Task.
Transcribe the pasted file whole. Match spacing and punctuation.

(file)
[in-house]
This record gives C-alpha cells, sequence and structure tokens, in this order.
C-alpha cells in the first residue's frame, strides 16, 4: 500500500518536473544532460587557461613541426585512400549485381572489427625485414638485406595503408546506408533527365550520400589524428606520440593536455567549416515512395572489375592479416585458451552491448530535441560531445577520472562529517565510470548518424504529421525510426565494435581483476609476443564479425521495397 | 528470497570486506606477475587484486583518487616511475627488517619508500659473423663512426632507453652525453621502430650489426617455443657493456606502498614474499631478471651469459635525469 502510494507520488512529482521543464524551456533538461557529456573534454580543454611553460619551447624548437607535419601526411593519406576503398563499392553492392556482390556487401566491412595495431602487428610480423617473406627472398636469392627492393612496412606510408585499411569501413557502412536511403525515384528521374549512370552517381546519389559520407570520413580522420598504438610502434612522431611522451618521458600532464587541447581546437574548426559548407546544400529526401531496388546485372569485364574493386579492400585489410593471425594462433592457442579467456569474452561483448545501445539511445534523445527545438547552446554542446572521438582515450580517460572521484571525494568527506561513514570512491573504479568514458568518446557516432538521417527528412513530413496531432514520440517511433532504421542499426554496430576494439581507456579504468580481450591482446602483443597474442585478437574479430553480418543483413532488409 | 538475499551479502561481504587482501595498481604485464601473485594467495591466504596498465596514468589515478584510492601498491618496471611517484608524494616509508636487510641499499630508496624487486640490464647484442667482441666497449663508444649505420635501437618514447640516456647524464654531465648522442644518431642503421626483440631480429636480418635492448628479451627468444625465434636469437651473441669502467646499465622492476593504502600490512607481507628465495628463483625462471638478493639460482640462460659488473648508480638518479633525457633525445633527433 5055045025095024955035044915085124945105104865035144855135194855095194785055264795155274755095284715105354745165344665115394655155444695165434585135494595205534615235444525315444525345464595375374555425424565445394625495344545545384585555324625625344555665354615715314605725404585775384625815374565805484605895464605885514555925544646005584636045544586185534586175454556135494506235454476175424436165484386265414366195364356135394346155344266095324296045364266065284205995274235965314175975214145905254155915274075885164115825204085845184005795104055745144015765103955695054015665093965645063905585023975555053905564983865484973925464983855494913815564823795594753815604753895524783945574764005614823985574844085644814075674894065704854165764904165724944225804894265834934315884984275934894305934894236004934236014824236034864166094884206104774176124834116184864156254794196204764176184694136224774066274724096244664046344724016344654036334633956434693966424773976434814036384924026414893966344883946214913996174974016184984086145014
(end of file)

[in-house]
This record gives C-alpha cells, sequence and structure tokens, in this order.
C-alpha cells in the first residue's frame, strides 16, 4: 500500500518536473544532460587557461613541426585512400549485381572489427625485414638485406595503408546506408533527365550520400589524428606520440593536455567549416515512395572489375592479416585458451552491448530535441560531445577520472562529517565510470548518424504529421525510426565494435581483476609476443564479425521495397 | 528470497570486506606477475587484486583518487616511475627488517619508500659473423663512426632507453652525453621502430650489426617455443657493456606502498614474499631478471651469459635525469 502510494507520488512529482521543464524551456533538461557529456573534454580543454611553460619551447624548437607535419601526411593519406576503398563499392553492392556482390556487401566491412595495431602487428610480423617473406627472398636469392627492393612496412606510408585499411569501413557502412536511403525515384528521374549512370552517381546519389559520407570520413580522420598504438610502434612522431611522451618521458600532464587541447581546437574548426559548407546544400529526401531496388546485372569485364574493386579492400585489410593471425594462433592457442579467456569474452561483448545501445539511445534523445527545438547552446554542446572521438582515450580517460572521484571525494568527506561513514570512491573504479568514458568518446557516432538521417527528412513530413496531432514520440517511433532504421542499426554496430576494439581507456579504468580481450591482446602483443597474442585478437574479430553480418543483413532488409 | 538475499551479502561481504587482501595498481604485464601473485594467495591466504596498465596514468589515478584510492601498491618496471611517484608524494616509508636487510641499499630508496624487486640490464647484442667482441666497449663508444649505420635501437618514447640516456647524464654531465648522442644518431642503421626483440631480429636480418635492448628479451627468444625465434636469437651473441669502467646499465622492476593504502600490512607481507628465495628463483625462471638478493639460482640462460659488473648508480638518479633525457633525445633527433 5055045025095024955035044915085124945105104865035144855135194855095194785055264795155274755095284715105354745165344665115394655155444695165434585135494595205534615235444525315444525345464595375374555425424565445394625495344545545384585555324625625344555665354615715314605725404585775384625815374565805484605895464605885514555925544646005584636045544586185534586175454556135494506235454476175424436165484386265414366195364356135394346155344266095324296045364266065284205995274235965314175975214145905254155915274075885164115825204085845184005795104055745144015765103955695054015665093965645063905585023975555053905564983865484973925464983855494913815564823795594753815604753895524783945574764005614823985574844085644814075674894065704854165764904165724944225804894265834934315884984275934894305934894236004934236014824236034864166094884206104774176124834116184864156254794196204764176184694136224774066274724096244664046344724016344654036334633956434693966424773976434814036384924026414893966344883946214913996174974016184984086145014